Frequent Brainzooming guest blogger Woody Bendle showcases his extensive expertise on retail shopper experience insights and innovation with the first of this two part post on innovating the retail shopper experience through a framework and stronger understanding of shoppers' needs:


Innovating the Retail Shopper Experience - Part 1 by Woody Bendle

woody-bendleA 2009 research study by the Verde Group, Wharton Business School and the Retail Council of Canada titled  “Discovering ‘WOW’ – A study of great retail shopping experiences in North America” states that only 35% of shoppers have had a “wow” shopping experience within the prior six months.  The study’s authors boil retail shopper experience elements down to the following five foundational pillars:

  1. Engagement – being polite, genuinely caring and being interested in helping, acknowledging and listening
  2. Executional Excellence – patiently explaining and advising, checking stock, helping to find products, having product knowledge and providing unexpected product quality
  3. Brand Experience – exciting store design and atmosphere, consistently great product quality, making customers feel they’re special and that they’re always getting a deal
  4. Expediting  -  being sensitive to customers’ time in long check out lines, being proactive in helping speed the shopping process
  5. Problem Recovery - helping resolve and compensate for problems, upgrading quality and ensuring complete satisfaction.

The study’s authors specifically note retailers often under deliver on brand experience.  Meaning, many retail shoppers feel as though they are experiencing a homogenized sea of sameness across retail concepts.

What to do?  -  Innovate your store’s shopping experience!

Innovation opportunities exist for every business type.  People commonly associate innovation with inventing, or creating a totally new (or new and improved) product or product category; but often, the most impactful innovations have nothing to do with a specific product.  If your business is retail, and you don’t actually make the things you sell, you can only innovate something other than the product.  And as the Verde Group / Wharton Business School authors point out, one glaringly overlooked opportunity for innovation in the retail shopper experience is the store or brand experience.

OK, so where to start?  - Understand your shoppers’ needs!

I’ve found retail shopper experience occasions can generally be classified into three need orientations.  I call these occasions the “Three I’s of Shopping.”

  1. Immediate Need – The shopper needs to obtain something reasonably soon; if not right now.
  2. Inspiration Seeking – The shopper is open to the possibility of making a purchase if something inspires, or captivates their imagination.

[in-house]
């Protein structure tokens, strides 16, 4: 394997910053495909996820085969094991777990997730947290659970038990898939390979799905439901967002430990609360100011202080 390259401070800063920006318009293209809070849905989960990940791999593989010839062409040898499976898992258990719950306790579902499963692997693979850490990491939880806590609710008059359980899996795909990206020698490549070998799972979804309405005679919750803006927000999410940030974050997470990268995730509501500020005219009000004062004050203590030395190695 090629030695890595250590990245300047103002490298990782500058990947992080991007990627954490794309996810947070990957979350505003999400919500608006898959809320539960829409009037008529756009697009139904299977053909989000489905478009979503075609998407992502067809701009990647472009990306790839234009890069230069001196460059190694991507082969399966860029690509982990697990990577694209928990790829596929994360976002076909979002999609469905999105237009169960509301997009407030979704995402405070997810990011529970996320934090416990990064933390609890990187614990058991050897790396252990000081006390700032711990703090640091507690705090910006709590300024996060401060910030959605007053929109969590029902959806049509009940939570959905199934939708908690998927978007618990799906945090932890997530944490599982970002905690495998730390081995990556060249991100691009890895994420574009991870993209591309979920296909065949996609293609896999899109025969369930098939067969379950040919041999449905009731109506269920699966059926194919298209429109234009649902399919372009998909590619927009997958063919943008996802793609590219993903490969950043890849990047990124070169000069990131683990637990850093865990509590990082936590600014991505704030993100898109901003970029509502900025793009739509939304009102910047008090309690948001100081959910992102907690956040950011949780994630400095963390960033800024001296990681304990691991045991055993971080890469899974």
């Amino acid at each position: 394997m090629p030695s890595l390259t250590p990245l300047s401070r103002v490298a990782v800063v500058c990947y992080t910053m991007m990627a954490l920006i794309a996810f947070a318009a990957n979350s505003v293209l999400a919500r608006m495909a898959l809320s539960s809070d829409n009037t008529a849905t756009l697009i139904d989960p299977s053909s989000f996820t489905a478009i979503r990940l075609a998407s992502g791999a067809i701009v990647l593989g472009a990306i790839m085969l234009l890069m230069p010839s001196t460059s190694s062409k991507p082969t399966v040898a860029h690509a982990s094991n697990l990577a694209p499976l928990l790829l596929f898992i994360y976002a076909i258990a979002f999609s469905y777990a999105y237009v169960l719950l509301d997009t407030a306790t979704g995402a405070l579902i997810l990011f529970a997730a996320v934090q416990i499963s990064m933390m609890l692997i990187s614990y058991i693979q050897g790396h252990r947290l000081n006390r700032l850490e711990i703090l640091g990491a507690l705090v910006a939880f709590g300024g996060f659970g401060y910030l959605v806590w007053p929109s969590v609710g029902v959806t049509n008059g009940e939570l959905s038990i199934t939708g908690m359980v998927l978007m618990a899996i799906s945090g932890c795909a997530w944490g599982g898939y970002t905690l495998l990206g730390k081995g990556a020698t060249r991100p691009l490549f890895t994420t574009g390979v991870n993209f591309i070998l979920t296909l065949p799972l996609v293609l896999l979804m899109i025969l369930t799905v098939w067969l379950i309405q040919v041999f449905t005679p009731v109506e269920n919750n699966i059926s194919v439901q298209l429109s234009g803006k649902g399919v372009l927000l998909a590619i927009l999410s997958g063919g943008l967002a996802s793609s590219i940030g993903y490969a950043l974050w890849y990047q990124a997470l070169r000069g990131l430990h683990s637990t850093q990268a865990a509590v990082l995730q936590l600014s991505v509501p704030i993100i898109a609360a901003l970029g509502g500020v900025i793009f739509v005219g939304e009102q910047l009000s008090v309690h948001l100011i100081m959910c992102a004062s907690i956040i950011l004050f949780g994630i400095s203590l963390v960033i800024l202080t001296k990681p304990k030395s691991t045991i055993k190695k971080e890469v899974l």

3. Information Seeking – The shopper is “in the market” and is contemplating making a purchase, from somewhere, sometime in the near future but their current mission is obtaining information in order to make a better.

Innovating a retail shopper experience requires understanding the shopping need orientation of your customers and dialing up the experience to best serve their needs.  It is also important to keep in mind that shoppers don’t necessarily fall exclusively into only one need orientation. There might be an opportunity to improve the brand experience by catering to secondary or tertiary needs.

As you contemplate innovating the retail shopper experience in your store, it is also important to keep in mind that shoppers’ needs aren’t always purely transactional (meaning, they just want to efficiently purchase something and get out of your store quickly).  Regularly in retail, many needs consumers are seeking to fulfill are emotional.  Shoppers may want to “feel” a certain way when they are shopping at your store.  Or perhaps, shoppers want to be perceived a certain way as a result of shopping at a particular store.

Before you begin coming up with ideas for innovating your retail shopper experience, it is critically important to first understand all of your consumers’ needs and assess how well your shoppers feel their needs are being met in the marketplace and by your store.

In tomorrow’s post, we’ll look at specific, VERY different shopping environments with different shopper orientations – one that’s high inspiration and high information, and another that’s high on immediate need.

Between now and then, think about your own shopping experiences that fit into these categories, and tomorrow we’ll explore the innovation opportunities in each of these brand experience situations. Woody Bendle


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